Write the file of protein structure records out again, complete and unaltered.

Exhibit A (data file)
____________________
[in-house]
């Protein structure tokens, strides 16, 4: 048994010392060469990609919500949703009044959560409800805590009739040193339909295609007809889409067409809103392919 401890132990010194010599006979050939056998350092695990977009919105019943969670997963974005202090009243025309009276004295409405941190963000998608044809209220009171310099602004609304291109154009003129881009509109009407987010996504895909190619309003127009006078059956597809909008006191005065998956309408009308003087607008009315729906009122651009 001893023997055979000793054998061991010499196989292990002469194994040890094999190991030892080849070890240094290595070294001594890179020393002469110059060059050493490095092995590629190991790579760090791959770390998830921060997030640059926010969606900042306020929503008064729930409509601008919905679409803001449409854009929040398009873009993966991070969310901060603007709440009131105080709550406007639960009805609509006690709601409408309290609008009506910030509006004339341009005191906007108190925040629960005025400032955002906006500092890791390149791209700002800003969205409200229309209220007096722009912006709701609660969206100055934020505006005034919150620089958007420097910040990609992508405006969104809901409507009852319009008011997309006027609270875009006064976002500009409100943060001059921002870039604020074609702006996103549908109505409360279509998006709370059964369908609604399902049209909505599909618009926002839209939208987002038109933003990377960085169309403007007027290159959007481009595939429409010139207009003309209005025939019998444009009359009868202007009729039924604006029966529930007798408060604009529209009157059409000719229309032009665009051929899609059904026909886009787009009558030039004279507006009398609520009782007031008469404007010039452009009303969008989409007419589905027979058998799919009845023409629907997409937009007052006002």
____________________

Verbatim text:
[in-house]
């Protein structure tokens, strides 16, 4: 048994010392060469990609919500949703009044959560409800805590009739040193339909295609007809889409067409809103392919 401890132990010194010599006979050939056998350092695990977009919105019943969670997963974005202090009243025309009276004295409405941190963000998608044809209220009171310099602004609304291109154009003129881009509109009407987010996504895909190619309003127009006078059956597809909008006191005065998956309408009308003087607008009315729906009122651009 001893023997055979000793054998061991010499196989292990002469194994040890094999190991030892080849070890240094290595070294001594890179020393002469110059060059050493490095092995590629190991790579760090791959770390998830921060997030640059926010969606900042306020929503008064729930409509601008919905679409803001449409854009929040398009873009993966991070969310901060603007709440009131105080709550406007639960009805609509006690709601409408309290609008009506910030509006004339341009005191906007108190925040629960005025400032955002906006500092890791390149791209700002800003969205409200229309209220007096722009912006709701609660969206100055934020505006005034919150620089958007420097910040990609992508405006969104809901409507009852319009008011997309006027609270875009006064976002500009409100943060001059921002870039604020074609702006996103549908109505409360279509998006709370059964369908609604399902049209909505599909618009926002839209939208987002038109933003990377960085169309403007007027290159959007481009595939429409010139207009003309209005025939019998444009009359009868202007009729039924604006029966529930007798408060604009529209009157059409000719229309032009665009051929899609059904026909886009787009009558030039004279507006009398609520009782007031008469404007010039452009009303969008989409007419589905027979058998799919009845023409629907997409937009007052006002």